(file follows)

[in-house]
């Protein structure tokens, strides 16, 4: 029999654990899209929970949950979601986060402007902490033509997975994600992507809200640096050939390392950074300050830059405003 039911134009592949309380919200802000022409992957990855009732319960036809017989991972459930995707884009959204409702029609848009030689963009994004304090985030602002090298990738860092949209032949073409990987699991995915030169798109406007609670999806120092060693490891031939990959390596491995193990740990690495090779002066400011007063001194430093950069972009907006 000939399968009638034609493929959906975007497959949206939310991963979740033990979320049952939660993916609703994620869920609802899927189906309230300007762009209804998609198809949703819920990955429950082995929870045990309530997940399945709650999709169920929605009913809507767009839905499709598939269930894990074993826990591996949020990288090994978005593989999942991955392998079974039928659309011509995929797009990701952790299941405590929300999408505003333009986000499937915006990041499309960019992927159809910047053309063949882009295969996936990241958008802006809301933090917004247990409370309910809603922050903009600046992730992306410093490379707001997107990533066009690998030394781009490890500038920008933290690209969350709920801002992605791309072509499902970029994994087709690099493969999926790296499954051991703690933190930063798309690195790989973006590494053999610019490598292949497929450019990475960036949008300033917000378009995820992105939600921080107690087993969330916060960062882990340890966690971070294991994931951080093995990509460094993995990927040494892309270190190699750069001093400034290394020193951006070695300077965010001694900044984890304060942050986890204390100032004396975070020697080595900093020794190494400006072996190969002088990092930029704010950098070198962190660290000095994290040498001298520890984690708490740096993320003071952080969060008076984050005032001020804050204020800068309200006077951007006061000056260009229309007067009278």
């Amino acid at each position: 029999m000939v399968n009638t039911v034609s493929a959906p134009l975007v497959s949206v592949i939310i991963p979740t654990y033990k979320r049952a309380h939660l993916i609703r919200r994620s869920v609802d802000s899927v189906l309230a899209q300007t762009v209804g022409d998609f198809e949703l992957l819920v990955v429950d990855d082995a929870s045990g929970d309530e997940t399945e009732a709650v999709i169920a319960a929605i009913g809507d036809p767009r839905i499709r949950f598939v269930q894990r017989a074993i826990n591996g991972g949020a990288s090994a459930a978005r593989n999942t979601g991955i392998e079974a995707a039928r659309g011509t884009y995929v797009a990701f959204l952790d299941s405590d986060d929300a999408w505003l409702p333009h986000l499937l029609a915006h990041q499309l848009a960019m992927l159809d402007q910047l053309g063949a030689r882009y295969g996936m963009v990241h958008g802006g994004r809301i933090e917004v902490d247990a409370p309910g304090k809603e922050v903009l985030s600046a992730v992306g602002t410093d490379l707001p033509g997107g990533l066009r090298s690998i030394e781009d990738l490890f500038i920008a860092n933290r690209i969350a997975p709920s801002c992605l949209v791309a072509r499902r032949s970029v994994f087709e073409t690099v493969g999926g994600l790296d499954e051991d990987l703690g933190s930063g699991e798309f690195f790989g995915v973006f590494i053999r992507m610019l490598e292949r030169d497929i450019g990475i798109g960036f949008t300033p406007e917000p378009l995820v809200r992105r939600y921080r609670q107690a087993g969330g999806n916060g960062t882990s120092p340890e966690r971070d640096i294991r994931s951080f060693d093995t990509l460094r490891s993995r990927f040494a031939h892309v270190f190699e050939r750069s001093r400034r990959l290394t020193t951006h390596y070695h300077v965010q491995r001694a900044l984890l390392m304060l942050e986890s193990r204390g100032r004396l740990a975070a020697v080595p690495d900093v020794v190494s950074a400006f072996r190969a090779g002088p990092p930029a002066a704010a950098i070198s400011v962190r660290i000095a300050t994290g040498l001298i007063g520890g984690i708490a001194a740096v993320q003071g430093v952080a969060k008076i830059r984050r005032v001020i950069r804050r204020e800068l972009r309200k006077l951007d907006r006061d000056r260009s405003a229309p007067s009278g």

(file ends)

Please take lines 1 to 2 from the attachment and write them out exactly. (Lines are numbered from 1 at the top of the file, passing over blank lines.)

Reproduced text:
[in-house]
């Protein structure tokens, strides 16, 4: 029999654990899209929970949950979601986060402007902490033509997975994600992507809200640096050939390392950074300050830059405003 039911134009592949309380919200802000022409992957990855009732319960036809017989991972459930995707884009959204409702029609848009030689963009994004304090985030602002090298990738860092949209032949073409990987699991995915030169798109406007609670999806120092060693490891031939990959390596491995193990740990690495090779002066400011007063001194430093950069972009907006 000939399968009638034609493929959906975007497959949206939310991963979740033990979320049952939660993916609703994620869920609802899927189906309230300007762009209804998609198809949703819920990955429950082995929870045990309530997940399945709650999709169920929605009913809507767009839905499709598939269930894990074993826990591996949020990288090994978005593989999942991955392998079974039928659309011509995929797009990701952790299941405590929300999408505003333009986000499937915006990041499309960019992927159809910047053309063949882009295969996936990241958008802006809301933090917004247990409370309910809603922050903009600046992730992306410093490379707001997107990533066009690998030394781009490890500038920008933290690209969350709920801002992605791309072509499902970029994994087709690099493969999926790296499954051991703690933190930063798309690195790989973006590494053999610019490598292949497929450019990475960036949008300033917000378009995820992105939600921080107690087993969330916060960062882990340890966690971070294991994931951080093995990509460094993995990927040494892309270190190699750069001093400034290394020193951006070695300077965010001694900044984890304060942050986890204390100032004396975070020697080595900093020794190494400006072996190969002088990092930029704010950098070198962190660290000095994290040498001298520890984690708490740096993320003071952080969060008076984050005032001020804050204020800068309200006077951007006061000056260009229309007067009278």